Three days of fever plus cough, and for two of them, the Beloved was felled too, and we were both home sick together.
A few techie consequences of this little bug had me thinking about the bigger picture. Firstly, I was asked to add ‘disinfecting the school iPads’ to my list of weekly iPad maintenance tasks. The teachers worry that the smooth, glass surfaces of the iPads might be yet another vector for the spreading of germs and bacteria. So that’s one thing.
But the other thing is, it made me long for the future time where every child has their own inexpensive tablet, when it’s part of the school supplies the same way a calculator or pencil case might be. We had at least three parents leave sick kids at home while they drove into school to pick up work for them. How much easier would it be if the teacher could simply log into a web interface, choose books, video or podcast materials for their absent student, and push it onto their device for them?
And how easy would that be for the teachers! Sure, we’ve made a few advances. Our school has gotten our money’s worth out of our Reading A-z.com membership, and it’s quite nice to be able to print a new leveled reader, on demand, for any kid in the school. But it still means that when Absent Kid’s parents come in and say hey, give us some readers to take home for him, the teacher is spending their lunch hour printing, compiling and assembling the package for them. I’d love to be able to assign the kids e-readers.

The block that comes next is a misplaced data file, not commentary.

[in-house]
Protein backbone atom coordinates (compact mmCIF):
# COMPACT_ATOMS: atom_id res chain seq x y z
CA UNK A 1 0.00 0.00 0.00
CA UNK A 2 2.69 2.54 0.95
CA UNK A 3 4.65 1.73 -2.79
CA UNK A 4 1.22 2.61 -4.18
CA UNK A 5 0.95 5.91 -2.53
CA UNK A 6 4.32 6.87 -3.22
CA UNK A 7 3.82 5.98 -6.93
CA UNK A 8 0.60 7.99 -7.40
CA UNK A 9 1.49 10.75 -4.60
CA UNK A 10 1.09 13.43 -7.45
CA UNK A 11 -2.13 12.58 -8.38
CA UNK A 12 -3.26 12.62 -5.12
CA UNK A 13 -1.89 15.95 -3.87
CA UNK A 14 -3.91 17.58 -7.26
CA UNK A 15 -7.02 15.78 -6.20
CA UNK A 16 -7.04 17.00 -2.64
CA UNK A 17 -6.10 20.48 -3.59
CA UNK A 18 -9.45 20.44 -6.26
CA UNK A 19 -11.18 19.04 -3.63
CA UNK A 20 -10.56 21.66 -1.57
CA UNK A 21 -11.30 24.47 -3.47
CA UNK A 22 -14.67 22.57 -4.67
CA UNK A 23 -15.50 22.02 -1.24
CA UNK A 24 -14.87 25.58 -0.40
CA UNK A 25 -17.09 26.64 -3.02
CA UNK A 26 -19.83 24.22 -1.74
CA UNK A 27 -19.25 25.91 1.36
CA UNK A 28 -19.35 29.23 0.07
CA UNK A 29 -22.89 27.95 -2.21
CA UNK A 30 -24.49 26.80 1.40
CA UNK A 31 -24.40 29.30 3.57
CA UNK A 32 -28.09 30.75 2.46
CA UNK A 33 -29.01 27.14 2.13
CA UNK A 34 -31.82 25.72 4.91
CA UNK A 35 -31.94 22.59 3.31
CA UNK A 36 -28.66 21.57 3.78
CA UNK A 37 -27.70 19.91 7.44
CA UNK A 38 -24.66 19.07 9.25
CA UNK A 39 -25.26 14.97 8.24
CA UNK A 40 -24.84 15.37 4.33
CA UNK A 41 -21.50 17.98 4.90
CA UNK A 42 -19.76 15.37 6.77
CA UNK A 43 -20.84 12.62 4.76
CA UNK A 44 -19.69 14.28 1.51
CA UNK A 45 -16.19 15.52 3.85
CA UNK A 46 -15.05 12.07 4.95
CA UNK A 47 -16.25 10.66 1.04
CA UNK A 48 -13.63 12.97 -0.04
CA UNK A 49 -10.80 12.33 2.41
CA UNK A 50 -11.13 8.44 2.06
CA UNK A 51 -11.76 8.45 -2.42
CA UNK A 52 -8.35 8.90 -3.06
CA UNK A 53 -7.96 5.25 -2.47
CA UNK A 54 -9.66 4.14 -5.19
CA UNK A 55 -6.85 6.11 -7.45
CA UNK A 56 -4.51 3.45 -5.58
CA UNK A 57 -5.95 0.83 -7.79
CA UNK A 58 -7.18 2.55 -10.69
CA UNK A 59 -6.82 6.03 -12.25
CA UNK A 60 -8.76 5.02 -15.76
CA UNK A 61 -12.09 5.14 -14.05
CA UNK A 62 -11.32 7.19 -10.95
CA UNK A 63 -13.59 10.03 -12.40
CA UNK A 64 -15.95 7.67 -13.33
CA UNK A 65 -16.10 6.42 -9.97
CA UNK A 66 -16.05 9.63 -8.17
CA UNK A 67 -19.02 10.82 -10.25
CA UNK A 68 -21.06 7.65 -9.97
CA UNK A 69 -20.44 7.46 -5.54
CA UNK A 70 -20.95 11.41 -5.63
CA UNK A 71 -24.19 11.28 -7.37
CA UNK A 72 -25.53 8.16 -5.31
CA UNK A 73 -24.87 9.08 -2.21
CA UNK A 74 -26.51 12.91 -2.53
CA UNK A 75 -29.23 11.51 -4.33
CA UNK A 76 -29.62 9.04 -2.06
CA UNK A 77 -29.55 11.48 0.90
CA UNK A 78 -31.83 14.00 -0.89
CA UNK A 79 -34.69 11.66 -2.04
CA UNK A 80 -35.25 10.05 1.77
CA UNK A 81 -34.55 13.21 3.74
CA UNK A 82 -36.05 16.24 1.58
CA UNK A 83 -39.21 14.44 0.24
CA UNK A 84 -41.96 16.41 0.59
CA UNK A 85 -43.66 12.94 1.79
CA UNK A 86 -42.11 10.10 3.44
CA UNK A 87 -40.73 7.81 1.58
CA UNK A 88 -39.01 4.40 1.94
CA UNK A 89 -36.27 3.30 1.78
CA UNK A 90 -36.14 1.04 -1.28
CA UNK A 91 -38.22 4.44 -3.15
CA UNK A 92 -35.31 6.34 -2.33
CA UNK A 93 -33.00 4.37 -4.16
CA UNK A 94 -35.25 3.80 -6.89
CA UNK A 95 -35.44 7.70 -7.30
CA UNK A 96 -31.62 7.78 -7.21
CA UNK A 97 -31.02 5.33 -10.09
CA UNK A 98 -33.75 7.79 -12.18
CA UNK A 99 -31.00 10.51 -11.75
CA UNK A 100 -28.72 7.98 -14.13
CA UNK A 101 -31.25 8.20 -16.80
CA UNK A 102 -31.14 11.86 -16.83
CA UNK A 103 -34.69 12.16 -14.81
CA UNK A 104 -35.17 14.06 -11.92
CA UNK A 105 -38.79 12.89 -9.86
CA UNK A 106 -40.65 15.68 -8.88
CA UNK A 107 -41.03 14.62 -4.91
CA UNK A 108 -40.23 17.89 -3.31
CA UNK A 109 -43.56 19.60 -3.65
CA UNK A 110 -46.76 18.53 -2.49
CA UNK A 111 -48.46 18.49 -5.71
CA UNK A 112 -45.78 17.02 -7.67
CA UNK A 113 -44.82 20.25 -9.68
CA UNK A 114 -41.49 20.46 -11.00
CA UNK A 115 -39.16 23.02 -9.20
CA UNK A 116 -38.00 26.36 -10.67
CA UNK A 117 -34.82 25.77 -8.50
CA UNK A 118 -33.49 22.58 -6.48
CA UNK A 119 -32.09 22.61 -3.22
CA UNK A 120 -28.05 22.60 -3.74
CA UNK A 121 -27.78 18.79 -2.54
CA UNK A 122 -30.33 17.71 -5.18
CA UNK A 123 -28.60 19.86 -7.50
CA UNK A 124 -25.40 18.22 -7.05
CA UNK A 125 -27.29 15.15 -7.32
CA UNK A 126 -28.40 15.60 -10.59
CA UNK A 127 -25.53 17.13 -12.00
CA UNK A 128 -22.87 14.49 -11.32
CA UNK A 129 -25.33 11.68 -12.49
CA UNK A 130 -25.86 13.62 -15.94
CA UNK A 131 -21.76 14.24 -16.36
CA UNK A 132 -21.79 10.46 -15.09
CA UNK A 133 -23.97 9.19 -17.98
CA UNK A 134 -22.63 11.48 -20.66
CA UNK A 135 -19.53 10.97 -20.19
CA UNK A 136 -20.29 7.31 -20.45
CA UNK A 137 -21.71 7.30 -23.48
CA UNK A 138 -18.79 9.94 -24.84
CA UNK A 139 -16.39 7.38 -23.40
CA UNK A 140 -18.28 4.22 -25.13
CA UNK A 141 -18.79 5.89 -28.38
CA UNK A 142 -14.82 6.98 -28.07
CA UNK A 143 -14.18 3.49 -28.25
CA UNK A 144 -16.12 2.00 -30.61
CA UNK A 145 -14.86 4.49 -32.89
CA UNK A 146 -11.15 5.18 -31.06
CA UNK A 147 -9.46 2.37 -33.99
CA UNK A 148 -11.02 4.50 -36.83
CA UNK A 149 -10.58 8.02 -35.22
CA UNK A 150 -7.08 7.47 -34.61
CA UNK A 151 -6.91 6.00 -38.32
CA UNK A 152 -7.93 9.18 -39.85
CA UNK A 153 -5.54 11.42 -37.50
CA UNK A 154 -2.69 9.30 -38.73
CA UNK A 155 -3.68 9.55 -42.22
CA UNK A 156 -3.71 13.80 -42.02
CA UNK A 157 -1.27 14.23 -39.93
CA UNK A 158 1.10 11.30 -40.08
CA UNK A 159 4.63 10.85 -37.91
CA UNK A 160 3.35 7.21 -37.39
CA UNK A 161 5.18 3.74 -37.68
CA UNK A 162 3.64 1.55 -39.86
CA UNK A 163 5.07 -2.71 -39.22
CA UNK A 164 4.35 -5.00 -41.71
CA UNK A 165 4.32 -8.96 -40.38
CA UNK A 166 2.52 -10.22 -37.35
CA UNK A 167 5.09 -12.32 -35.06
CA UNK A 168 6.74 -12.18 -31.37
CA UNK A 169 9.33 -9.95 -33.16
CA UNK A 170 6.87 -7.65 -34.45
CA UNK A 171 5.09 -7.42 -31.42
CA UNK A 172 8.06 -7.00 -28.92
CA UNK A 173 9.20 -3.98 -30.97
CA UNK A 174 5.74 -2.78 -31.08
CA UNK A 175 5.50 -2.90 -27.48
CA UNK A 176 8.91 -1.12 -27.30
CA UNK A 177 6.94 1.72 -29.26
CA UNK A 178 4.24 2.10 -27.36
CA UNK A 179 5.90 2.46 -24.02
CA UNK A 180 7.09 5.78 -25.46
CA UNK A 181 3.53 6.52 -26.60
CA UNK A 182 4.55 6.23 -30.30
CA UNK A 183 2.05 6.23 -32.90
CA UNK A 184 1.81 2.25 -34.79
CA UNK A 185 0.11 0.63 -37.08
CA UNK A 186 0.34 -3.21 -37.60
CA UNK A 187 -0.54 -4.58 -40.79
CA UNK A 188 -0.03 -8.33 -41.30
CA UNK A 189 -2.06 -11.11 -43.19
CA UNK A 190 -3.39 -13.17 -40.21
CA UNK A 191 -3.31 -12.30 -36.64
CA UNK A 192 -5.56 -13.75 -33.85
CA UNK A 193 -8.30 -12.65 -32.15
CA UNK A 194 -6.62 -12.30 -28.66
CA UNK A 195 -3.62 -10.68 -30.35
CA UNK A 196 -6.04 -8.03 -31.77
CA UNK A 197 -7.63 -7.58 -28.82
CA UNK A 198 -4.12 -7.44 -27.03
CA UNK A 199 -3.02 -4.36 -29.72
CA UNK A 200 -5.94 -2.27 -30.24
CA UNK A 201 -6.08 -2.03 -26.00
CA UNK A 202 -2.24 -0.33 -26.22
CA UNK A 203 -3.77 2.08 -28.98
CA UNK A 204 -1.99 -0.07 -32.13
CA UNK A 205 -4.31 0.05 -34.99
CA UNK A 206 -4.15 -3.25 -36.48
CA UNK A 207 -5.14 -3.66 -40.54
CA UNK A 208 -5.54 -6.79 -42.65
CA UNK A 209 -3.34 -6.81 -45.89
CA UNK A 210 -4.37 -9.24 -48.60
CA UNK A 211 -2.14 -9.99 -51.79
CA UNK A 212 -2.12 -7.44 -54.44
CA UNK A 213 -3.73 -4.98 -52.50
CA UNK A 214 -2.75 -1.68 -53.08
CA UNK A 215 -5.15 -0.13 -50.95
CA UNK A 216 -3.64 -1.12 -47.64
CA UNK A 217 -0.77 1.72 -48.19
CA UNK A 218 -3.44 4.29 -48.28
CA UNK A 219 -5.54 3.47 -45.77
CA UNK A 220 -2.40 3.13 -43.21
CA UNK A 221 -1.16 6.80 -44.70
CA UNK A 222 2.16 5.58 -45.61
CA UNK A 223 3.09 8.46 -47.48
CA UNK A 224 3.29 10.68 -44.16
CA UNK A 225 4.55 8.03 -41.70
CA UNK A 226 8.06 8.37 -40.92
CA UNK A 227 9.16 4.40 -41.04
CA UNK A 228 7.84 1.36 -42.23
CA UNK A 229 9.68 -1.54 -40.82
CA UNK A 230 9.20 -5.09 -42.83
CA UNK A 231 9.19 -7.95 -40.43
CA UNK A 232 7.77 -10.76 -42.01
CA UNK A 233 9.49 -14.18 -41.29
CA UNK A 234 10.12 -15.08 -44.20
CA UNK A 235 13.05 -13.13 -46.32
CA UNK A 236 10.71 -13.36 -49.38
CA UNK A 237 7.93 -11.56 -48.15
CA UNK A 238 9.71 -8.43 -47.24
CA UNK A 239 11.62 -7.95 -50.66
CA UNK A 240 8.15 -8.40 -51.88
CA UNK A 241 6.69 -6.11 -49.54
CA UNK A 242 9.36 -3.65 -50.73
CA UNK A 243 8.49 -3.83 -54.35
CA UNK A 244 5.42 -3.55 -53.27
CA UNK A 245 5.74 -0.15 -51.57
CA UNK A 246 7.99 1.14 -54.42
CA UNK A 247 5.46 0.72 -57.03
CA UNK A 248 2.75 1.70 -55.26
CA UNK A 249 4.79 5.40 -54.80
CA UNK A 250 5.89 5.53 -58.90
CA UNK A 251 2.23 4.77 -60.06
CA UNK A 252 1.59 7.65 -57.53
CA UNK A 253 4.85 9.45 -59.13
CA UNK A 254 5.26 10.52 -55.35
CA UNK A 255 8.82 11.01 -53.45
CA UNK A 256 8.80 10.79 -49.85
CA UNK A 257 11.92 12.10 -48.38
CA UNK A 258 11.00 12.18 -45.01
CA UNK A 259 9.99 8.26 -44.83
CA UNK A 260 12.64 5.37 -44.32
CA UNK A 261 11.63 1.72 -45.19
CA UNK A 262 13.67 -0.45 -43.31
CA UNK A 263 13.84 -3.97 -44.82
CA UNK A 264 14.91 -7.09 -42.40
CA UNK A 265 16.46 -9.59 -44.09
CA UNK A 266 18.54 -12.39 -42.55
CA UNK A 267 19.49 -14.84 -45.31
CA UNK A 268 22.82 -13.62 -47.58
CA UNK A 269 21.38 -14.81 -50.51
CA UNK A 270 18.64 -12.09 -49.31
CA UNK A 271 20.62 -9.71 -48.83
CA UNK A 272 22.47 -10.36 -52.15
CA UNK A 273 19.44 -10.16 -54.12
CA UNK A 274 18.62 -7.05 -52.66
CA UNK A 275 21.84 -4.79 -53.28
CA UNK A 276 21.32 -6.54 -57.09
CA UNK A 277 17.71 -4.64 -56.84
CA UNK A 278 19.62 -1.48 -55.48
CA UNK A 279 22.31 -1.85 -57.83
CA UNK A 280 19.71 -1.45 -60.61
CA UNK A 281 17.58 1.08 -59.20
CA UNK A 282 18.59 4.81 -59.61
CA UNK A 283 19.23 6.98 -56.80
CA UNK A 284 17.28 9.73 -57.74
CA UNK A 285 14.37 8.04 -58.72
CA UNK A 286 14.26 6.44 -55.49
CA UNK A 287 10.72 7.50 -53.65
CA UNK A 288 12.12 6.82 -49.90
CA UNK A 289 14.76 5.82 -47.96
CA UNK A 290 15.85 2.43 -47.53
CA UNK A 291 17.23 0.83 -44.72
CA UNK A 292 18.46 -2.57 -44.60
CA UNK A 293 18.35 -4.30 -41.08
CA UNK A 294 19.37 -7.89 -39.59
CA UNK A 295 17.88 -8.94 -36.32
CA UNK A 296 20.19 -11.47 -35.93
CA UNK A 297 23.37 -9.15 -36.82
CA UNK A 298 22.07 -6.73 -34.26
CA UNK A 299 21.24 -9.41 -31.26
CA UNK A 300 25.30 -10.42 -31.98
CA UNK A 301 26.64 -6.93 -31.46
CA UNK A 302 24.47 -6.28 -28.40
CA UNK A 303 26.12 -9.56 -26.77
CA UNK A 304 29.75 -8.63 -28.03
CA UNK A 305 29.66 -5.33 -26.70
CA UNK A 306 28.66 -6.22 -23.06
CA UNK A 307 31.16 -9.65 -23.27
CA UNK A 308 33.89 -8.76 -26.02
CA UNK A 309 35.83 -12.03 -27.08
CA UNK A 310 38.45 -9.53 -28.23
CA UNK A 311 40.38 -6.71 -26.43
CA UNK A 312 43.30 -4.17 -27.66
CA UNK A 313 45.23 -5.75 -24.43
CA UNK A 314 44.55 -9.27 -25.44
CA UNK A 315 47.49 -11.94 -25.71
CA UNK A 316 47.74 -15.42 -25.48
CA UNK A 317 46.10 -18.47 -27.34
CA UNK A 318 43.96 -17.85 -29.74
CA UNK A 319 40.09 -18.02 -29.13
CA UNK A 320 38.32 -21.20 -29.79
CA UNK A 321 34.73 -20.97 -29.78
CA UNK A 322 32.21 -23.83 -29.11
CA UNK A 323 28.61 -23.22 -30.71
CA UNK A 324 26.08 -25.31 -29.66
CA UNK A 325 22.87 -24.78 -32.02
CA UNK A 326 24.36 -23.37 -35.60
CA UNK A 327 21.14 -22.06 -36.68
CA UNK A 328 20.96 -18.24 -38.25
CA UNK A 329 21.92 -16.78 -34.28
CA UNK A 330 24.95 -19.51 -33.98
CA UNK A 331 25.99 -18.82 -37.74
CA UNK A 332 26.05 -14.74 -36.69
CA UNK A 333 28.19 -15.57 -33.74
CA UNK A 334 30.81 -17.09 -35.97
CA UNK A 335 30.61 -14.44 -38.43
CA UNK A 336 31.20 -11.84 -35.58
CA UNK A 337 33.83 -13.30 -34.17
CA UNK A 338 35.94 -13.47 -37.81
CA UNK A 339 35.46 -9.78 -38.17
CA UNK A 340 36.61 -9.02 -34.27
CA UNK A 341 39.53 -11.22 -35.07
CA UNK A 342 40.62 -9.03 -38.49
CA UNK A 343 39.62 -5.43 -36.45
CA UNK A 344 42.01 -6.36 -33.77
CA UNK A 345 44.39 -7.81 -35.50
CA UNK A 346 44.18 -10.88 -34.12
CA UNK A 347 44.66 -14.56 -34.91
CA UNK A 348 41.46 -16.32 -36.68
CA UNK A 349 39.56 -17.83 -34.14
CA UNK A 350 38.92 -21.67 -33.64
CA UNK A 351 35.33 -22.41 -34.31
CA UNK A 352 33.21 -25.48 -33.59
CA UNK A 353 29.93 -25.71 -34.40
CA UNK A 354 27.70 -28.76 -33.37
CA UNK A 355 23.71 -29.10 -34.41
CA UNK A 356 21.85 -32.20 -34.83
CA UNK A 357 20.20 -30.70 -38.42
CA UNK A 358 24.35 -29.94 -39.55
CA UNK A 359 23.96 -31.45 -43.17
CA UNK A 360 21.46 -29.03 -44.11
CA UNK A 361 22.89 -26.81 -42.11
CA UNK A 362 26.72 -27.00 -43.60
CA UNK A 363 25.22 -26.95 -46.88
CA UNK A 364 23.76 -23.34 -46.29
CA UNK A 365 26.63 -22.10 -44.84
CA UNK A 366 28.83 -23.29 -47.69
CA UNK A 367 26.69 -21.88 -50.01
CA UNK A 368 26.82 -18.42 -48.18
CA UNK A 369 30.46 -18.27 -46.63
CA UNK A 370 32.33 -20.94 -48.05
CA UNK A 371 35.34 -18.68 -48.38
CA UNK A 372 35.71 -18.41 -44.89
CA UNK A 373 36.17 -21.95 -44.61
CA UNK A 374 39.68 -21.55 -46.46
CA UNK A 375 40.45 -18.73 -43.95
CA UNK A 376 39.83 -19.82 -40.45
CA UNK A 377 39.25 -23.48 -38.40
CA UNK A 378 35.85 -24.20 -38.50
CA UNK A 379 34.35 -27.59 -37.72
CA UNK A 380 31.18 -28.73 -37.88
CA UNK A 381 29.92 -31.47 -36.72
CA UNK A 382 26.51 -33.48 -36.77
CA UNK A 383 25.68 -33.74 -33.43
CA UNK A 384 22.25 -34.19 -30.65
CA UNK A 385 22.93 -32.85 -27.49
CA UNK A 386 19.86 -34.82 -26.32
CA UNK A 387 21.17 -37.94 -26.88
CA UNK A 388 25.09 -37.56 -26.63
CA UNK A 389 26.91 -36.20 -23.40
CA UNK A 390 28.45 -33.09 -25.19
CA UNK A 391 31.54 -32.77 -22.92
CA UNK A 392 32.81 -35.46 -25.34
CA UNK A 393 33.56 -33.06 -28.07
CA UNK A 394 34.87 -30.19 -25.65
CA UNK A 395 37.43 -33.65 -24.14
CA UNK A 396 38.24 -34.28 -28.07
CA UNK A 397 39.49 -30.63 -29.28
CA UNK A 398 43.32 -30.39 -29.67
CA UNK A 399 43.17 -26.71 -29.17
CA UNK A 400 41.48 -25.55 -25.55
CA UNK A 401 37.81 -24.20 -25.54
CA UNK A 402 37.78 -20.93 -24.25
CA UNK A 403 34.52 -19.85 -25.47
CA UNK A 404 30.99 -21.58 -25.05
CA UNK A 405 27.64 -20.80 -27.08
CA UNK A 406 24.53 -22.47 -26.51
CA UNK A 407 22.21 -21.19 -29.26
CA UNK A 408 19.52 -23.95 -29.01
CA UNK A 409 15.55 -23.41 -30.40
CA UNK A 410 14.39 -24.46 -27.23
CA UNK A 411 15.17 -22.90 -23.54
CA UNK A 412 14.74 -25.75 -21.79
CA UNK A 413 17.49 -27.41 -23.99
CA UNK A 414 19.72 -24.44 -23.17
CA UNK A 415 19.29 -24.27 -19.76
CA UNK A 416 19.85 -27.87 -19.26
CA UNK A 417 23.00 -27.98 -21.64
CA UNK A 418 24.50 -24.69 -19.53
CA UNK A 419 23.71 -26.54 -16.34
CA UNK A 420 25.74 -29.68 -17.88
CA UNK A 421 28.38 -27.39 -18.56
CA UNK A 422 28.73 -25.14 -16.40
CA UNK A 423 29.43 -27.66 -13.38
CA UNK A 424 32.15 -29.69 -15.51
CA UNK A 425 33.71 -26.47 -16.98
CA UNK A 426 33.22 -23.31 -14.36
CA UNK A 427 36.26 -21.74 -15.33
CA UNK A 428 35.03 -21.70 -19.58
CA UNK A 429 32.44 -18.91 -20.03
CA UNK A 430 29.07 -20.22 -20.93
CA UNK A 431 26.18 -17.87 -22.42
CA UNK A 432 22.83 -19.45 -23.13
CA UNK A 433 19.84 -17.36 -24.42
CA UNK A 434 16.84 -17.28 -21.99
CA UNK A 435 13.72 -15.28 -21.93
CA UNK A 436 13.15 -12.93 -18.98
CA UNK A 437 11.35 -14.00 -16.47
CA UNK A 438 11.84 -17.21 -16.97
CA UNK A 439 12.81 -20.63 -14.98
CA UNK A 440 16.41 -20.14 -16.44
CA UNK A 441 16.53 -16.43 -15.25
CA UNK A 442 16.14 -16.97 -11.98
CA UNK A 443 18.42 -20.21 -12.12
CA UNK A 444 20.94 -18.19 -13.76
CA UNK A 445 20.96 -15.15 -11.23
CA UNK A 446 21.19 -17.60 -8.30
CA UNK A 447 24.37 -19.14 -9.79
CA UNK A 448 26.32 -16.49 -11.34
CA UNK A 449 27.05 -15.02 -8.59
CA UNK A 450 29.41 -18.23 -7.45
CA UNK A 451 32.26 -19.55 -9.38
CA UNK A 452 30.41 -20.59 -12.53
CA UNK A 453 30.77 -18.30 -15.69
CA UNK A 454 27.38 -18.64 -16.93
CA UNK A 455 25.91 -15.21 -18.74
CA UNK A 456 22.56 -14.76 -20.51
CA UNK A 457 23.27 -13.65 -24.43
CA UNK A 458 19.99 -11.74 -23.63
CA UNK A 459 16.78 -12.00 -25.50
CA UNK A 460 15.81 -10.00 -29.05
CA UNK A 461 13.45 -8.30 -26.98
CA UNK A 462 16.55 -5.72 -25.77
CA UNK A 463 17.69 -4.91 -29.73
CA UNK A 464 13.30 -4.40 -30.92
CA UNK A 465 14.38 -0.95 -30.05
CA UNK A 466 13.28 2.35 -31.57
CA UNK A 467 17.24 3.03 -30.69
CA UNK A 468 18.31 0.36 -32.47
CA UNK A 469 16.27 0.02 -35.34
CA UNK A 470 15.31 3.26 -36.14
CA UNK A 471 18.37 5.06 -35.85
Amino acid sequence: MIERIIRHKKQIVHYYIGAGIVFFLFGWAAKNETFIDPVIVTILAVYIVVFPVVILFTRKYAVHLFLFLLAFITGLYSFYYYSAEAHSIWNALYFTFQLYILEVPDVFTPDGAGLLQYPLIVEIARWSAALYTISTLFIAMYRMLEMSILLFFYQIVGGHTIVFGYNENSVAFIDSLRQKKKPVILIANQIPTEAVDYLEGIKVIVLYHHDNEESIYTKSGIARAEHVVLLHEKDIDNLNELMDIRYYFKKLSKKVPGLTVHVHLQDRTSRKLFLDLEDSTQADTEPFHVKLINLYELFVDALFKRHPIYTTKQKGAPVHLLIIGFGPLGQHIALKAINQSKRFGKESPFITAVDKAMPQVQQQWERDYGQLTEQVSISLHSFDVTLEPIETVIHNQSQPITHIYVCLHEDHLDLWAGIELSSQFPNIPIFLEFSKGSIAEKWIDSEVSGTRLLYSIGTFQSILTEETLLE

I know Reading A-z has an on-line arm as well called Raz-Kids. I think it does allow students to log in from home, not just from a school device. It may be a solution for cases like this. But I’m not quite ready to take charge of setting up 100 user accounts for every kid in the school. One day, it will be par for the course and every kid in the city will naturally have accounts for sites like these. In the meanwhile, all we can do is celebrate the advances we’ve made so far, and dream about the seamless future when content can be managed with one little tap.
Image credit: Here.